The more the British learn about Ireland’s loyalists, the less they like

The union has been preserved not out of love for Northern Ireland but by ambivalence

Somewhere, Arlene Foster is WhatsApping Boris Johnson, but the cad hasn’t responded. Photograph: Charles McQuillan/Getty

Somewhere, Arlene Foster is WhatsApping Boris Johnson, but the cad hasn’t responded. Photograph: Charles McQuillan/Getty

 

It’s a testament to the chaos of Brexit that the banality of Irish politics is something to feel smug about. I’d opined that as Ireland became increasingly progressive, Britain seemed to be regressing. My English companion prickled at the suggestion. “What about the DUP?” she answered, defensively. “They’re totally backward, and they’re Irish.” Her eyes glazed over as I explained that the Democratic Unionist Party is a political party in the United Kingdom, not the Republic of Ireland.

Living in Britain, I am reminded constantly of how loose a grasp most people here have on the exact nature of the union and of the disparate, nuanced political ideologies within it. More recently, I have learned that as slavishly devoted to Britain as the DUP are, the feeling has never been mutual.

Arlene Foster this week accused Boris Johnson of breaking his word to her, highlighting the extent of the rift. Just weeks after being greeted with cries of “No surrender!” at a DUP event in Manchester, Johnson hastily announced a new Brexit deal that would effectively put an economic border in the Irish Sea. The betrayal left unionists in a painful existential crisis while the Tories moved breezily forward.

In the same way a blackout drunk tries to piece together the night before, the English suspect they did something shameful in Ireland but can’t recall the exact details

Unionists have been hurt before. In response to the initial partition of Ireland in 1921, Edward Carson accused the Conservatives of using unionists to hold on to power, discarding them when it became politically expedient to do so. Carson said that the British nation was more than its government and that it was the British nation who in the end would do right by his tribe.

Unfortunately, I’ve observed that the more the British learn about Ireland’s loyalists, the less they like. The union has been preserved not out of love for Northern Ireland but by the general ambivalence towards it. The exact nature of Britain’s relationship with the island of Ireland is only vaguely understood by many in England. The education system here encourages ignorance when it comes to the grubbier aspects of nation’s past. In the same way a blackout drunk tries to piece together the night before, the English suspect they did something shameful in Ireland but can’t recall the exact details. Rather than “do right” by Northern Ireland, they’d much rather not think about it.

Then came the DUP’s confidence-and-supply deal with Theresa May in 2017, and Foster came blundering into mainstream British consciousness for the first time. Suddenly, the DUP and its worldview faced unprecedented scrutiny. Who were these religious fundamentalists – and why were they being given £1 billion? Even the Conservatives began to lose patience when it became obvious that the six counties’ membership of the United Kingdom was the principal block to getting Brexit done. Now it was not a matter of if Brexiteers would cut Belfast loose but when. As flattering as unionist adoration is – and as useful as their votes were – they weren’t worth staying in the European Union for.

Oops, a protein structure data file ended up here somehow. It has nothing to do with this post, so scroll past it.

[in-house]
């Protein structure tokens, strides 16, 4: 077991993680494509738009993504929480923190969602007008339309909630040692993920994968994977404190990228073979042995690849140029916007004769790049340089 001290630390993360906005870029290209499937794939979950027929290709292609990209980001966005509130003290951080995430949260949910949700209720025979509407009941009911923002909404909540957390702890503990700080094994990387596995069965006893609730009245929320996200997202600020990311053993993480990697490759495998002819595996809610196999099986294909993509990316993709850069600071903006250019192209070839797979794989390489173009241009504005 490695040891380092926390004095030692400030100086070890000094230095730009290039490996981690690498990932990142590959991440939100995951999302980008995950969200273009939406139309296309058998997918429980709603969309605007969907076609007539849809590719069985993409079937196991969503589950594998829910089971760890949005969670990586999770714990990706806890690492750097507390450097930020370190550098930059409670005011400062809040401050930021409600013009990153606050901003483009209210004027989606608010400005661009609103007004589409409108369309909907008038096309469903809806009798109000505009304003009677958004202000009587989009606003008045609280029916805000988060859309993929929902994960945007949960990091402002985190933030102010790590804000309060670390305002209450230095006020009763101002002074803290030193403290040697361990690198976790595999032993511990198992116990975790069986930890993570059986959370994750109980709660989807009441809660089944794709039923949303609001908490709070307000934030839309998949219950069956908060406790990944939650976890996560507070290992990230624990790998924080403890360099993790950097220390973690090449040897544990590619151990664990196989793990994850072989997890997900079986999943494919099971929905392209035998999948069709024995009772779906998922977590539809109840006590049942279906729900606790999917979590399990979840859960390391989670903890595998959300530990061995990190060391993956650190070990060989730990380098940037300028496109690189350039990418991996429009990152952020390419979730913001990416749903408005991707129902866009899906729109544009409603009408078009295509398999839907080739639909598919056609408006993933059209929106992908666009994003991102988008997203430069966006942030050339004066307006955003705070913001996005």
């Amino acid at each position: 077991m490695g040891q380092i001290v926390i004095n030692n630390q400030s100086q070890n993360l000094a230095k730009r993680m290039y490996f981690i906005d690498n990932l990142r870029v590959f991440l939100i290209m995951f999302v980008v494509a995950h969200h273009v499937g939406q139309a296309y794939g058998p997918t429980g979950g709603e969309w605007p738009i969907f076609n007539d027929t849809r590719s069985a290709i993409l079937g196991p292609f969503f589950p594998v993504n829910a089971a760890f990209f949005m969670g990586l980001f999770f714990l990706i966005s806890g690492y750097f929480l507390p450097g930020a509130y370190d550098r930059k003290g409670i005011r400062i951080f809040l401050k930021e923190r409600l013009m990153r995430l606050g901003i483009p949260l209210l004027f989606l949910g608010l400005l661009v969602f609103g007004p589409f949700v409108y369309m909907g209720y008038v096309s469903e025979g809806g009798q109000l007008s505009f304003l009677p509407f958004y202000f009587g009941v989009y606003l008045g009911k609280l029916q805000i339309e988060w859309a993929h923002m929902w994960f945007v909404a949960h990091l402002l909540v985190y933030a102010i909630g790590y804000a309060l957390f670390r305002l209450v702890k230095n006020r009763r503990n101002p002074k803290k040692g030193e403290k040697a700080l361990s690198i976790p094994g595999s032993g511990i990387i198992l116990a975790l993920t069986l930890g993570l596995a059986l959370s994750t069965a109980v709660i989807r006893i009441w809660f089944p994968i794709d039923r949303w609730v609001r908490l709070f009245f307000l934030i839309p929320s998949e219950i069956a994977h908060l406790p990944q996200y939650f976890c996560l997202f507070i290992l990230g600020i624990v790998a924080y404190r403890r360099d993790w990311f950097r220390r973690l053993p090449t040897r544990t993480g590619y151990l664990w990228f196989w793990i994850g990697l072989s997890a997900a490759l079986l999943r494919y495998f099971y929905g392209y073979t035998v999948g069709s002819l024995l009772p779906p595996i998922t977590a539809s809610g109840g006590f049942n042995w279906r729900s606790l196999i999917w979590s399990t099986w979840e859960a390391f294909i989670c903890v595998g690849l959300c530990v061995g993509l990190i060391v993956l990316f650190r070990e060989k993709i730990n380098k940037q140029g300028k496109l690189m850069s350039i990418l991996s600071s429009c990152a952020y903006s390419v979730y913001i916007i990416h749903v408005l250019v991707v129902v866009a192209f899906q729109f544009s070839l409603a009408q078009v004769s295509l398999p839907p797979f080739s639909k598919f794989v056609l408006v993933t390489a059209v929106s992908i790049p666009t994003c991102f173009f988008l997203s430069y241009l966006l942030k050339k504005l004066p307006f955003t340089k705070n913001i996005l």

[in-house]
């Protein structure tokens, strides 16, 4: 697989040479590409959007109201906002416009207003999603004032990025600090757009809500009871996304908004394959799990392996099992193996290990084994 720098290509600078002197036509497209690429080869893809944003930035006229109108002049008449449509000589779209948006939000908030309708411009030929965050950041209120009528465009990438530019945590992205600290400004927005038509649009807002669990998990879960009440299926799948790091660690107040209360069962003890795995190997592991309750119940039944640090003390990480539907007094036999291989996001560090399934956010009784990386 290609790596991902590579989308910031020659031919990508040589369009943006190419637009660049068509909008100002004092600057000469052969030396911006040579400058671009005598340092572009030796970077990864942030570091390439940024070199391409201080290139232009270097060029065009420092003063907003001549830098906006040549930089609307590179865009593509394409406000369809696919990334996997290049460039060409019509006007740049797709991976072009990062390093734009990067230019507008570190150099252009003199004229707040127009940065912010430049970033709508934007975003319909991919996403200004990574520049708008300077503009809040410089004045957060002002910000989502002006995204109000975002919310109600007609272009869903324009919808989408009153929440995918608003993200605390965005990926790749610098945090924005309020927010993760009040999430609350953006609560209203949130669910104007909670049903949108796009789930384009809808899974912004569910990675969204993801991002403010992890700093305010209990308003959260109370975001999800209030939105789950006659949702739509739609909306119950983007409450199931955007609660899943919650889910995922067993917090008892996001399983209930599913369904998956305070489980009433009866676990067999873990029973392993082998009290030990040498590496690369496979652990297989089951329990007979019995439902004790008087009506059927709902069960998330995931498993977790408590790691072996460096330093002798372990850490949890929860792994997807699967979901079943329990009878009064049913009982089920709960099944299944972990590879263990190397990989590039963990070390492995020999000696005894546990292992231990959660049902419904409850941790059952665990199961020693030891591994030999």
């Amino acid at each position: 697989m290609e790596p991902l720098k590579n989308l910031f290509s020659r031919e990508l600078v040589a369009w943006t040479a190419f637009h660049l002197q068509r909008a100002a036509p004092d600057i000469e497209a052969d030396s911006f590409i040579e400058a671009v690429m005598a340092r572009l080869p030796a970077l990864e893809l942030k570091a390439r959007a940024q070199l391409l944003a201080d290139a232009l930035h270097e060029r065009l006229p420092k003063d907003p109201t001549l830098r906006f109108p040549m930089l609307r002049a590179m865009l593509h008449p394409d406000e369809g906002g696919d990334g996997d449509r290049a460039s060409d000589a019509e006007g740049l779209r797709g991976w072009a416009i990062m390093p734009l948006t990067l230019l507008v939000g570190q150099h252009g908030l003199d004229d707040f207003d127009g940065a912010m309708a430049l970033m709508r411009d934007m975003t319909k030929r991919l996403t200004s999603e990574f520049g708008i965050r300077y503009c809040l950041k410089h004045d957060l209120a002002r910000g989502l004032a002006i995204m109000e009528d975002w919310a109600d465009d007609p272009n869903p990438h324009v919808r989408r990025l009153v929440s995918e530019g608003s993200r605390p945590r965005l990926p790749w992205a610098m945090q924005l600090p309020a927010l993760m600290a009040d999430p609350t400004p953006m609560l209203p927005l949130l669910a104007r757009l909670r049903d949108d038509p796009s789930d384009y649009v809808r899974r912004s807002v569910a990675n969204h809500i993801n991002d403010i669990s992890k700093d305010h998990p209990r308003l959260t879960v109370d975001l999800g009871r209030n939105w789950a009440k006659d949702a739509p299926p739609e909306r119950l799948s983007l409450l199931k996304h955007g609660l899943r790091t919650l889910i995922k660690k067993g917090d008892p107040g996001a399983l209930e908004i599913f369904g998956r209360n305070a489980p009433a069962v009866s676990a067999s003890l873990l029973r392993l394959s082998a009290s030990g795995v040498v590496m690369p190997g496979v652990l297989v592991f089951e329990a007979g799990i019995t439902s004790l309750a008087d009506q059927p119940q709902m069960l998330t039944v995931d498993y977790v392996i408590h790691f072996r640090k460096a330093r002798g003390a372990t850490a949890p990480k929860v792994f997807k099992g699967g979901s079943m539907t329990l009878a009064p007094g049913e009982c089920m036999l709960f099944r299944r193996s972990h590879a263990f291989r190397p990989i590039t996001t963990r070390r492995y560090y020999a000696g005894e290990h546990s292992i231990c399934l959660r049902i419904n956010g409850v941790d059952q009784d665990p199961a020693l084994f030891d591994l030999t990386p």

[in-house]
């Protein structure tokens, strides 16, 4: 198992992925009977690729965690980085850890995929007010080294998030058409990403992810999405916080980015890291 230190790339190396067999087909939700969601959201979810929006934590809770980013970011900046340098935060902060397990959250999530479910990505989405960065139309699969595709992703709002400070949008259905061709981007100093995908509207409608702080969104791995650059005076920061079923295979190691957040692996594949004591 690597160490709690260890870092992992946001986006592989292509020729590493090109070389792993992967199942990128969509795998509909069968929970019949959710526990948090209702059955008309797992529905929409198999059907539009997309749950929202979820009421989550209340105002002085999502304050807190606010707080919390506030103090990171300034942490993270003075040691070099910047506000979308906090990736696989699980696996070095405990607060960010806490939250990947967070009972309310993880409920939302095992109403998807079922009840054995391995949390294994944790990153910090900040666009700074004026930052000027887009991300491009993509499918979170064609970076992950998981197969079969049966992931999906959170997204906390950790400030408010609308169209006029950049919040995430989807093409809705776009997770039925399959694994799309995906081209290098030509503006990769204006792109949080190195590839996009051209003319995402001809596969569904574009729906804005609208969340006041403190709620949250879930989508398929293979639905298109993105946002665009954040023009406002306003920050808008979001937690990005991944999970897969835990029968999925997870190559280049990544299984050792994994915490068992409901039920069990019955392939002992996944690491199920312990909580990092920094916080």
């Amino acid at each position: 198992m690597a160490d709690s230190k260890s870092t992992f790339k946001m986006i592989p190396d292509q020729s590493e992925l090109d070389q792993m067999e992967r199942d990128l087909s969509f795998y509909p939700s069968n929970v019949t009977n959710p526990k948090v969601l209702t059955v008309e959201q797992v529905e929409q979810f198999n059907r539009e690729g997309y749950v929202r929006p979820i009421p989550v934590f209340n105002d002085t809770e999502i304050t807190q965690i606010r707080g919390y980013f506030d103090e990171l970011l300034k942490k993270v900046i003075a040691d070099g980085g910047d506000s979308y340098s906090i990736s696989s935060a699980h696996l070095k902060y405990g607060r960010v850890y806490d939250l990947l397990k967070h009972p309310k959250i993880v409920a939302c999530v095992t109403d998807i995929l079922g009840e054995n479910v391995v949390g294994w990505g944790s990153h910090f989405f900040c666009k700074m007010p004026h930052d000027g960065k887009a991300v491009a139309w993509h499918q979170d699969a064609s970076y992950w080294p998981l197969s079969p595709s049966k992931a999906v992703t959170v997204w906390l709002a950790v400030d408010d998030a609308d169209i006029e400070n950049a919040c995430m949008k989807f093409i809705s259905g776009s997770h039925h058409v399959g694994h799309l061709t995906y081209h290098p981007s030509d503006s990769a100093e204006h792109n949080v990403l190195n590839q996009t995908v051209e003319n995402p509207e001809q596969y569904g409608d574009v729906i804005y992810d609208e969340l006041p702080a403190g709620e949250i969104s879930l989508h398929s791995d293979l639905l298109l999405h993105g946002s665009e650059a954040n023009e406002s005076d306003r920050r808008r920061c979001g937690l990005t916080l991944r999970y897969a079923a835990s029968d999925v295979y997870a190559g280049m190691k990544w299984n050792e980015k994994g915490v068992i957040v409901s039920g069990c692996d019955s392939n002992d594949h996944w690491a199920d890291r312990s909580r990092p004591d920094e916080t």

Leave voters are outraged by the amount of money they contribute to the EU. Imagine if they found out about the £10bn they pay annually to subsidise Northern Ireland

In their craven pursuit of influence, Foster and her party enabled a Brexit strategy their own electorate did not support, only to get dropped when they were no longer useful. Shortly after Johnson announced his new deal, the British parliament forced equal marriage and abortion rights on Northern Ireland. A double hammer blow, it meant total humiliation for the DUP. How much longer could they have held out on their retrograde social politics if they’d just kept their heads down?

Having tried and failed to act like big men and women in London, they would probably like to go back to business as usual. Unfortunately for them, the cat is out of the bag and the spotlight is on in a way it hasn’t been in decades. The findings of the inquiry into the cash-for-ash scandal are imminent; how will the English feel about this conspiracy to rip them off? The cost of keeping the lights on in Ulster is a rabbit hole that unionists would surely prefer the British taxpayer not to go down. Leave voters are outraged by the amount of money they contribute to the EU. Imagine if they found out about the £10 billion they pay annually to subsidise Northern Ireland. That is money that could be pumped into the NHS – or, better yet, spent on erecting a giant poppy in the Channel, so that England never has to look at France again.

This week will be my first time voting in a British general election – and potentially my last. Johnson said this week that EU migrants should no longer be able to “treat the UK as if it’s part of their own country”. If there’s one silver lining to this frightening vision of the future, it’s that DUP votes will be surplus to requirements. Like Carson before them, they have been used and abused. Somewhere, Foster is WhatsApping Johnson, but the cad hasn’t responded. Her message has received two blue ticks, so she knows he’s seen it. He’s online, but he’s not typing. She sighs as the realisation builds: nearly 100 years after partition, the Tories have ghosted them again.

Peter Flanagan is a London-based Irish comedian

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